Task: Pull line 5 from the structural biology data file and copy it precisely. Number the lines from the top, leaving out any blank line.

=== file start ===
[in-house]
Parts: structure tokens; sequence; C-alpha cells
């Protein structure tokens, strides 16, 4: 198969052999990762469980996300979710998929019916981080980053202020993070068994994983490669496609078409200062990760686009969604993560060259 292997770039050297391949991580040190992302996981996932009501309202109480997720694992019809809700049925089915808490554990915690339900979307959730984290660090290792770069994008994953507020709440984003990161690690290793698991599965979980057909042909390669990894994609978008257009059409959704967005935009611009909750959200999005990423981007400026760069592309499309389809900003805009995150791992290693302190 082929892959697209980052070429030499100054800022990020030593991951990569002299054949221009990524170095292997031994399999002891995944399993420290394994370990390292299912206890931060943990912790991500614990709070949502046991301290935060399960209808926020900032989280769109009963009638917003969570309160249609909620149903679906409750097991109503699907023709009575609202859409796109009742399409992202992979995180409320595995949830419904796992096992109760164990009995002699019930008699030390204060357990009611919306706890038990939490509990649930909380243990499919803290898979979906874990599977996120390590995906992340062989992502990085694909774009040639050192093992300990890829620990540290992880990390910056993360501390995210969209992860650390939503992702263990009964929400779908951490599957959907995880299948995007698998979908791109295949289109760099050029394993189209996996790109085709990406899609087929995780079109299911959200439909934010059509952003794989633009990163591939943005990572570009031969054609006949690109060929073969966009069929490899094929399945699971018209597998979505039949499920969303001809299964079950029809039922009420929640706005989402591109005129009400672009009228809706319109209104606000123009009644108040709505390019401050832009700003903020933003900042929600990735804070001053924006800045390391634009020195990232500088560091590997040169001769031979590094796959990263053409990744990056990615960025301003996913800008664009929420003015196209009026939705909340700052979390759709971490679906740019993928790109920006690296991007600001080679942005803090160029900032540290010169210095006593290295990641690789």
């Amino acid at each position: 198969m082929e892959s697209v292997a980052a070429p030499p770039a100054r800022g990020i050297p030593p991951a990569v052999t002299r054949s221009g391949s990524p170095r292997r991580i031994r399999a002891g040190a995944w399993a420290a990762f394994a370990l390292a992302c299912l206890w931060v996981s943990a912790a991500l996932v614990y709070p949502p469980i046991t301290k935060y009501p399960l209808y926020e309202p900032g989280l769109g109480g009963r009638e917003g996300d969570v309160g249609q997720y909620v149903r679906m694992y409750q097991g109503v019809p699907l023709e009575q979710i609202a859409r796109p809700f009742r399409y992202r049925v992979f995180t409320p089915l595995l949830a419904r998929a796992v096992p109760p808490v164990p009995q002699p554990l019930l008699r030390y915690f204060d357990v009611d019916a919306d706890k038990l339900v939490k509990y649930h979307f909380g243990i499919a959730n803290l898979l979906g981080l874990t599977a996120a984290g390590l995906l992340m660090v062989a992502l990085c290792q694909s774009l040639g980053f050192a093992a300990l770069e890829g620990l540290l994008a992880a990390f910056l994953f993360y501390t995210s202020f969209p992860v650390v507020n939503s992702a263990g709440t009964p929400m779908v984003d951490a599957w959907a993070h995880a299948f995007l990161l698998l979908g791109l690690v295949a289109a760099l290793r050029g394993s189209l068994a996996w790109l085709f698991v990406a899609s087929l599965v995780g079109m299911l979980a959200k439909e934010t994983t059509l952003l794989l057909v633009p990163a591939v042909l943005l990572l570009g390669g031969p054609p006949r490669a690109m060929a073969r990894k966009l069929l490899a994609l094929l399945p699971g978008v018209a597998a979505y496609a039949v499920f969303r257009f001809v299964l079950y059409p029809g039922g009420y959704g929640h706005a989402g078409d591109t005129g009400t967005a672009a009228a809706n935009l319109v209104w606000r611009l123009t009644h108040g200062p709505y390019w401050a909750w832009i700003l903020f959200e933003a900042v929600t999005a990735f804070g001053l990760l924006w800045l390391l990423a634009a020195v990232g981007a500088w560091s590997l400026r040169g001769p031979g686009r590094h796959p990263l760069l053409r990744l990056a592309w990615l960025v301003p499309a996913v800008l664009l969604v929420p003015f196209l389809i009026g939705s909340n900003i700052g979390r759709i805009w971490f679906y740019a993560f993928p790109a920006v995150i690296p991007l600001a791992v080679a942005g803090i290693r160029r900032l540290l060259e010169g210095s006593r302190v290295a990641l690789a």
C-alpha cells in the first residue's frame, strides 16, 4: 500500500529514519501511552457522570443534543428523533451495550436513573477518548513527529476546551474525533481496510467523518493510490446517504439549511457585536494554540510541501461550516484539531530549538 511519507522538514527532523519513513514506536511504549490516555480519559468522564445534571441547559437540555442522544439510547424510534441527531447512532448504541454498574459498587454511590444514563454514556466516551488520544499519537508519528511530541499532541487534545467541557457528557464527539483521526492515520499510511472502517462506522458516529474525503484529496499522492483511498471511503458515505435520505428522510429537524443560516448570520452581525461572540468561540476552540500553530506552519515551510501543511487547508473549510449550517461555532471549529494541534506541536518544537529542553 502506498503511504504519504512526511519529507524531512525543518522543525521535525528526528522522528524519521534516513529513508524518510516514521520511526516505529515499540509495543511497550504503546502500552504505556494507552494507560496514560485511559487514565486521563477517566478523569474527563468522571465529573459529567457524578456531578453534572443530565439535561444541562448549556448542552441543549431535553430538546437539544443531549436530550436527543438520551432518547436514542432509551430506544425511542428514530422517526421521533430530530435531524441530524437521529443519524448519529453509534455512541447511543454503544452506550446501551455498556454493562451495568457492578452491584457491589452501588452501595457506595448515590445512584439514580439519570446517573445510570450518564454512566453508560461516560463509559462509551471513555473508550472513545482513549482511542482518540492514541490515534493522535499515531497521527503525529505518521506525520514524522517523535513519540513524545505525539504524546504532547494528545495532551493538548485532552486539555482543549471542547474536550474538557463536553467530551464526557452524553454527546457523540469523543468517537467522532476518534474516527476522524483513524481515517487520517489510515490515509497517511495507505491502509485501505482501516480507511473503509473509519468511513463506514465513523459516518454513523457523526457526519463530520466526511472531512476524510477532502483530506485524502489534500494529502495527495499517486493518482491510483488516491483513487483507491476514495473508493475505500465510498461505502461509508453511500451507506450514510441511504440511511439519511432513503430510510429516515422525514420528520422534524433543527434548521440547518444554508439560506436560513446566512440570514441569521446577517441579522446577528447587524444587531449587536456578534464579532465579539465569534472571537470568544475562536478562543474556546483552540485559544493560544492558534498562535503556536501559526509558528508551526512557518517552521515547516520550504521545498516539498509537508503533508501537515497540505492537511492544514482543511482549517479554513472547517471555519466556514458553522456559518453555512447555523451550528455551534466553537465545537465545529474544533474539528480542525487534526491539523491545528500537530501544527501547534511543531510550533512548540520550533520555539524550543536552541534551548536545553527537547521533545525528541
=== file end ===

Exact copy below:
C-alpha cells in the first residue's frame, strides 16, 4: 500500500529514519501511552457522570443534543428523533451495550436513573477518548513527529476546551474525533481496510467523518493510490446517504439549511457585536494554540510541501461550516484539531530549538 511519507522538514527532523519513513514506536511504549490516555480519559468522564445534571441547559437540555442522544439510547424510534441527531447512532448504541454498574459498587454511590444514563454514556466516551488520544499519537508519528511530541499532541487534545467541557457528557464527539483521526492515520499510511472502517462506522458516529474525503484529496499522492483511498471511503458515505435520505428522510429537524443560516448570520452581525461572540468561540476552540500553530506552519515551510501543511487547508473549510449550517461555532471549529494541534506541536518544537529542553 502506498503511504504519504512526511519529507524531512525543518522543525521535525528526528522522528524519521534516513529513508524518510516514521520511526516505529515499540509495543511497550504503546502500552504505556494507552494507560496514560485511559487514565486521563477517566478523569474527563468522571465529573459529567457524578456531578453534572443530565439535561444541562448549556448542552441543549431535553430538546437539544443531549436530550436527543438520551432518547436514542432509551430506544425511542428514530422517526421521533430530530435531524441530524437521529443519524448519529453509534455512541447511543454503544452506550446501551455498556454493562451495568457492578452491584457491589452501588452501595457506595448515590445512584439514580439519570446517573445510570450518564454512566453508560461516560463509559462509551471513555473508550472513545482513549482511542482518540492514541490515534493522535499515531497521527503525529505518521506525520514524522517523535513519540513524545505525539504524546504532547494528545495532551493538548485532552486539555482543549471542547474536550474538557463536553467530551464526557452524553454527546457523540469523543468517537467522532476518534474516527476522524483513524481515517487520517489510515490515509497517511495507505491502509485501505482501516480507511473503509473509519468511513463506514465513523459516518454513523457523526457526519463530520466526511472531512476524510477532502483530506485524502489534500494529502495527495499517486493518482491510483488516491483513487483507491476514495473508493475505500465510498461505502461509508453511500451507506450514510441511504440511511439519511432513503430510510429516515422525514420528520422534524433543527434548521440547518444554508439560506436560513446566512440570514441569521446577517441579522446577528447587524444587531449587536456578534464579532465579539465569534472571537470568544475562536478562543474556546483552540485559544493560544492558534498562535503556536501559526509558528508551526512557518517552521515547516520550504521545498516539498509537508503533508501537515497540505492537511492544514482543511482549517479554513472547517471555519466556514458553522456559518453555512447555523451550528455551534466553537465545537465545529474544533474539528480542525487534526491539523491545528500537530501544527501547534511543531510550533512548540520550533520555539524550543536552541534551548536545553527537547521533545525528541